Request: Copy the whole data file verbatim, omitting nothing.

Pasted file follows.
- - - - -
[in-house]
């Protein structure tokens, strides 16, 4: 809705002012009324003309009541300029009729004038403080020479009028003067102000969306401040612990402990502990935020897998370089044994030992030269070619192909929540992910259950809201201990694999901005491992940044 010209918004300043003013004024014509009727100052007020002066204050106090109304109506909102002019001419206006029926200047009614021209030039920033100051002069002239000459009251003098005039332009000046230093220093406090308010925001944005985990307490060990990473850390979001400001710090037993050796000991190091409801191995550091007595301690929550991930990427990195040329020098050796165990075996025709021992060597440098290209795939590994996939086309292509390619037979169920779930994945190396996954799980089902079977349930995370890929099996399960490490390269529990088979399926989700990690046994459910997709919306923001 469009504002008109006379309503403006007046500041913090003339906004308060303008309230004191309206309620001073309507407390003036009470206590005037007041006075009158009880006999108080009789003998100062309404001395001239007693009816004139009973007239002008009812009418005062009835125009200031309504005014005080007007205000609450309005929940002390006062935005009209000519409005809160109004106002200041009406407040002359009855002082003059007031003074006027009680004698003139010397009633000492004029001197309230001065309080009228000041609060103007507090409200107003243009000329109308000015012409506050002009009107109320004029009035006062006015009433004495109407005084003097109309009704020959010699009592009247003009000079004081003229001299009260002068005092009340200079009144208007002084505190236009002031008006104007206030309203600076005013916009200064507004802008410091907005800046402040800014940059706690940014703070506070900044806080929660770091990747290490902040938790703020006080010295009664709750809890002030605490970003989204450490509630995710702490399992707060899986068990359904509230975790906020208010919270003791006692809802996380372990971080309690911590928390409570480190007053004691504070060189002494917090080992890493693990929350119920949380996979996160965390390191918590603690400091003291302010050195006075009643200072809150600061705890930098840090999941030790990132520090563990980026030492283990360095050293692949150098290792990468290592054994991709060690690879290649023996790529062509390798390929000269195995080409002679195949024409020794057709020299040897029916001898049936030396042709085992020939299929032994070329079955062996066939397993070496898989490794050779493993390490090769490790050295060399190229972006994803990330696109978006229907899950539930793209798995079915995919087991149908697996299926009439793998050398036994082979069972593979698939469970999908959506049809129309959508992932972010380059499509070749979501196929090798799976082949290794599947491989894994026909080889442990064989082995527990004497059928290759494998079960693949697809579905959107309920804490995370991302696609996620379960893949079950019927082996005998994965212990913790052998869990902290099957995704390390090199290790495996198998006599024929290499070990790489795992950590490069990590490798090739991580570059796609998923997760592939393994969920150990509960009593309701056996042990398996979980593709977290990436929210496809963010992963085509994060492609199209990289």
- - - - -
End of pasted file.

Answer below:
[in-house]
């Protein structure tokens, strides 16, 4: 809705002012009324003309009541300029009729004038403080020479009028003067102000969306401040612990402990502990935020897998370089044994030992030269070619192909929540992910259950809201201990694999901005491992940044 010209918004300043003013004024014509009727100052007020002066204050106090109304109506909102002019001419206006029926200047009614021209030039920033100051002069002239000459009251003098005039332009000046230093220093406090308010925001944005985990307490060990990473850390979001400001710090037993050796000991190091409801191995550091007595301690929550991930990427990195040329020098050796165990075996025709021992060597440098290209795939590994996939086309292509390619037979169920779930994945190396996954799980089902079977349930995370890929099996399960490490390269529990088979399926989700990690046994459910997709919306923001 469009504002008109006379309503403006007046500041913090003339906004308060303008309230004191309206309620001073309507407390003036009470206590005037007041006075009158009880006999108080009789003998100062309404001395001239007693009816004139009973007239002008009812009418005062009835125009200031309504005014005080007007205000609450309005929940002390006062935005009209000519409005809160109004106002200041009406407040002359009855002082003059007031003074006027009680004698003139010397009633000492004029001197309230001065309080009228000041609060103007507090409200107003243009000329109308000015012409506050002009009107109320004029009035006062006015009433004495109407005084003097109309009704020959010699009592009247003009000079004081003229001299009260002068005092009340200079009144208007002084505190236009002031008006104007206030309203600076005013916009200064507004802008410091907005800046402040800014940059706690940014703070506070900044806080929660770091990747290490902040938790703020006080010295009664709750809890002030605490970003989204450490509630995710702490399992707060899986068990359904509230975790906020208010919270003791006692809802996380372990971080309690911590928390409570480190007053004691504070060189002494917090080992890493693990929350119920949380996979996160965390390191918590603690400091003291302010050195006075009643200072809150600061705890930098840090999941030790990132520090563990980026030492283990360095050293692949150098290792990468290592054994991709060690690879290649023996790529062509390798390929000269195995080409002679195949024409020794057709020299040897029916001898049936030396042709085992020939299929032994070329079955062996066939397993070496898989490794050779493993390490090769490790050295060399190229972006994803990330696109978006229907899950539930793209798995079915995919087991149908697996299926009439793998050398036994082979069972593979698939469970999908959506049809129309959508992932972010380059499509070749979501196929090798799976082949290794599947491989894994026909080889442990064989082995527990004497059928290759494998079960693949697809579905959107309920804490995370991302696609996620379960893949079950019927082996005998994965212990913790052998869990902290099957995704390390090199290790495996198998006599024929290499070990790489795992950590490069990590490798090739991580570059796609998923997760592939393994969920150990509960009593309701056996042990398996979980593709977290990436929210496809963010992963085509994060492609199209990289």